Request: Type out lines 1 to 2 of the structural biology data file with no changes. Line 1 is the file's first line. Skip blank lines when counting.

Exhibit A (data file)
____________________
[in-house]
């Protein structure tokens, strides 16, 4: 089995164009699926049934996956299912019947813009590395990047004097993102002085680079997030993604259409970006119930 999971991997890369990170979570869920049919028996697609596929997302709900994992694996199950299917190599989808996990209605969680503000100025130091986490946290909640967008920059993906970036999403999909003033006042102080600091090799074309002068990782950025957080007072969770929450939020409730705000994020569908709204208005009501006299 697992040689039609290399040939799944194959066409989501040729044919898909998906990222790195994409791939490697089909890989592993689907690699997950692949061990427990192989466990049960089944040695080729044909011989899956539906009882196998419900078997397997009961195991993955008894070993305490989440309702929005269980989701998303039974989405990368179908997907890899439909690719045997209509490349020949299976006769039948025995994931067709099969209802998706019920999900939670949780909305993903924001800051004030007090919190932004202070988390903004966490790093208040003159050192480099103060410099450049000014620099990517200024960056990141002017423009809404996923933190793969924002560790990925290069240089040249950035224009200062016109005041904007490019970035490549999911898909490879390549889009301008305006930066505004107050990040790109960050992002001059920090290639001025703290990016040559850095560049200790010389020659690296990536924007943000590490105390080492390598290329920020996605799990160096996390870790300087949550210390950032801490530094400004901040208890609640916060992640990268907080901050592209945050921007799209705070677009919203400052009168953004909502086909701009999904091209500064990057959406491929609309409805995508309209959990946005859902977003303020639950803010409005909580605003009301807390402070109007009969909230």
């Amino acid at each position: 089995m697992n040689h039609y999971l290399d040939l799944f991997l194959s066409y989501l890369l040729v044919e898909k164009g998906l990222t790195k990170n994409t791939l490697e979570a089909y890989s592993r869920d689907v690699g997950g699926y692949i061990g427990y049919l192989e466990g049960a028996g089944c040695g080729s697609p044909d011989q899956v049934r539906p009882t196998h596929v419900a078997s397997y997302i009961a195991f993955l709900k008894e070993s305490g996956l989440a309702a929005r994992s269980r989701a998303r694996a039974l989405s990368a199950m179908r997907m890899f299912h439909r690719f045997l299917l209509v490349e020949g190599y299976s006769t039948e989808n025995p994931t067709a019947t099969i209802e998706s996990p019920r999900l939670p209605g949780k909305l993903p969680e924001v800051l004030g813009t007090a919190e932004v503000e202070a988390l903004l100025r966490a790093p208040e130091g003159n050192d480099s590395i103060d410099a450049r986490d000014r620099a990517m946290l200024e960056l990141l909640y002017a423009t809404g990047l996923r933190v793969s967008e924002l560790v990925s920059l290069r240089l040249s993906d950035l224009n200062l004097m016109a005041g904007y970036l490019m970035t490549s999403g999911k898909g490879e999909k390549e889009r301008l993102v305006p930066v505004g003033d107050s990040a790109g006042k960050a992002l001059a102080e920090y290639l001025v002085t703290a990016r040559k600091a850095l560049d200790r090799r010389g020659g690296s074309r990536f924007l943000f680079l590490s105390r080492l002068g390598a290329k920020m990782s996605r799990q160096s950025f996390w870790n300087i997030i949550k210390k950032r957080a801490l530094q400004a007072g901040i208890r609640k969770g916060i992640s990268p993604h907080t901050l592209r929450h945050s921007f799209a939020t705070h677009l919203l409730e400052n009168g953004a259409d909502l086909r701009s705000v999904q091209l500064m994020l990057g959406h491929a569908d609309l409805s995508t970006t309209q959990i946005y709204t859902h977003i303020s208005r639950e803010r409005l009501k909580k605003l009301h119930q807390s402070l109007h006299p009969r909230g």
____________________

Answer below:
[in-house]
């Protein structure tokens, strides 16, 4: 089995164009699926049934996956299912019947813009590395990047004097993102002085680079997030993604259409970006119930 999971991997890369990170979570869920049919028996697609596929997302709900994992694996199950299917190599989808996990209605969680503000100025130091986490946290909640967008920059993906970036999403999909003033006042102080600091090799074309002068990782950025957080007072969770929450939020409730705000994020569908709204208005009501006299 697992040689039609290399040939799944194959066409989501040729044919898909998906990222790195994409791939490697089909890989592993689907690699997950692949061990427990192989466990049960089944040695080729044909011989899956539906009882196998419900078997397997009961195991993955008894070993305490989440309702929005269980989701998303039974989405990368179908997907890899439909690719045997209509490349020949299976006769039948025995994931067709099969209802998706019920999900939670949780909305993903924001800051004030007090919190932004202070988390903004966490790093208040003159050192480099103060410099450049000014620099990517200024960056990141002017423009809404996923933190793969924002560790990925290069240089040249950035224009200062016109005041904007490019970035490549999911898909490879390549889009301008305006930066505004107050990040790109960050992002001059920090290639001025703290990016040559850095560049200790010389020659690296990536924007943000590490105390080492390598290329920020996605799990160096996390870790300087949550210390950032801490530094400004901040208890609640916060992640990268907080901050592209945050921007799209705070677009919203400052009168953004909502086909701009999904091209500064990057959406491929609309409805995508309209959990946005859902977003303020639950803010409005909580605003009301807390402070109007009969909230």